We have reported two young men who were initially diagnosed with alopecia areata but subsequently developed follicular papules and patches of early MF. Of interest, both had coexisting folliculitis with gram positive cocci and staphylococcus is a putative antigen in MF.6 Early MF presents with T-cell inflammatory infiltrates in the epidermis (MF), around dermal vessels (MF,Sézary syndrome), or around hair follicles (follicular mucinosis or folliculotropic MF).7 The degree of lymphocyte atypia and epidermotropism with or without Pautrier's microabscesses (clustering of T lymphocytes around Langerhans' cells) are the criteria required to diagnose early MF.8 However, cases of folliculotropic MF and syringotropic MF usually lack significant epidermotropism.9 When mucin is detected and the T-cell infiltrates are not atypical, the terms “follicular mucinosis” or “alopecia mucinosis” are applied and used in literature.
It may be difficult at least initially to distinguish alopecia areata, follicular mucinosis, and follicotropic MF, as shown by these two cases. Whether or not these patients first had AA and then developed MF later or whether this was initially undiagnosed MF is uncertain. We propose considering the existence of a heretofore unrecognized spectrum of benign T-cell proliferation directed to hair follicles (AA) - benign follicular mucinosis - and more definitive malignant cutaneous folliculotropic mycosis fungoides. While immunophenotyping is not helpful, the diagnosis of MF in both patients was supported by the finding of identical T-cell clones from multiple skin sites, as we have previously reported.10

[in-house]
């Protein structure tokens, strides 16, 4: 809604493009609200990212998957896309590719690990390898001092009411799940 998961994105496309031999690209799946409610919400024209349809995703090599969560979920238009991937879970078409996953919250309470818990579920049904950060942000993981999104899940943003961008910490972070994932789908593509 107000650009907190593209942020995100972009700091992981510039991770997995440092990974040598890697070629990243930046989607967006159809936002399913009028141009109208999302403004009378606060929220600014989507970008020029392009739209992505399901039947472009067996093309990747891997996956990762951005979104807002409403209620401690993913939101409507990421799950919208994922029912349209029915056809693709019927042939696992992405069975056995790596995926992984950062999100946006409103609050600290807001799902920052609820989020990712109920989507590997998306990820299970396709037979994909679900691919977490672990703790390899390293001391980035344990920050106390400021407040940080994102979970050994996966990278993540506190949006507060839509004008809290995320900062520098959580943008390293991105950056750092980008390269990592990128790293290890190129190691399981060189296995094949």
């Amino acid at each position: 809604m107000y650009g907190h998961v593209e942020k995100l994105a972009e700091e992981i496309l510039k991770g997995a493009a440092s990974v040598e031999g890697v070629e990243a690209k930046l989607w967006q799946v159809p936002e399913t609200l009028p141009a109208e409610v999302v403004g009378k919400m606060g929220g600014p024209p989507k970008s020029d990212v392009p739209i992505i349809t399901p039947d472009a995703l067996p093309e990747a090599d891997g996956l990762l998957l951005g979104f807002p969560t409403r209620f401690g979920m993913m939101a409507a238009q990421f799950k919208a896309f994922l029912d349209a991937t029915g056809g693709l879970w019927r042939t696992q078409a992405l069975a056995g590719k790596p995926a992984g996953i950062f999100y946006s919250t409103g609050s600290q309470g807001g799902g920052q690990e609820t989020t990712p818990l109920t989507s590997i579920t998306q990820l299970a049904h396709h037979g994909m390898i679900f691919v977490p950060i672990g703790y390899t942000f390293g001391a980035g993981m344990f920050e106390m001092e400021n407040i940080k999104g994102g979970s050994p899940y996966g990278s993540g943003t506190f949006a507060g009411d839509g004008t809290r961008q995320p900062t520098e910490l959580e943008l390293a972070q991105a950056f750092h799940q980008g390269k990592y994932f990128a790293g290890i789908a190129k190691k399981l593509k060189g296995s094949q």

Of interest, both MF11 and AA12,13 are associated with the same class II DR and DQ human leukocyte antigens (HLA) whose function is to present peptides to CD8 and CD4 T-cells. Although environmental factors and multiple other genes may initiate autoimmune diseases, 50% of the genetic predisposition may be due to the HLA complex genes.14 HLA antigens may be necessary, although not sufficient, for autoimmunity. HLA- DR3 associations are shared by Grave's disease, Addison's disease, and myasthenia gravis, demonstrating that one HLA molecule can be associated with more than one autoimmune disease.14,15
DR5 and its associated DQB1*03 alleles are associated with Alopecia Areata, MF, melanoma, scleroderma, and Hashimoto's thyroiditis.13An over-representation of HLA-DRB and DRQ alleles has been reported in patients with AA and MF. HLA-DR5 (DRB1*11) was significantly increased in MF patients (34%) versus controls (11%) for an odds ratio of 3.62.11DQB1*03 (301-303) alleles in linkage disequilibrium with DR5 were found in 72% of all CTCL, 67% of MF and 82% of patients with Sézary syndrome versus controls (49%).11Recent studies in a Jewish population have also shown DRB1*11 and DQB1*03 to be significantly increased in MF patients.16 DQB1*03 was significantly increased in familial MF17 as well as in identical twins, who showed 55% concordancy for alopecia areata.18 The strongest associations reported for alopecia areata are also HLA alleles DQB1*03 (DQ3) and DRB1*1104 (DR11).4,12,13,19Alopecia totalis and alopecia universalis, have been associated with DRB1*04,20 DRB1*1104 (DR11),12, 13 and DQB1*0301 (DQ7).12, 13, 20,21
The association of DRB1-1104 and DQB1*03 alleles with MF and AA suggests that these two T-cell mediated immune responses share similar pathogenesis. In summary, patchy hair loss without inflammation (ie AA) may later evolve into folliculocentric or patch stage MF - whether distinct entities or part of a disease spectrum.
Rosella D. Creed, BA, email@example.com with Madeleine Duvic, MD Professor & Deputy Chairman, Dept of Dermatology Univ of Texas MD Anderson Cancer Center - Box 434 1515 Holcombe Blvd., Houston, Texas 77030 firstname.lastname@example.org Tel: 713-745-4615, Fax: 713-745-3597
Abbreviations And Acronyms
Body surface area, BSA
Mycosis Fungoides, MF
Alopecia Areata, AA
Cutaneous T-cell Lymphoma, CTCL
Human leukocyte antigen, HLA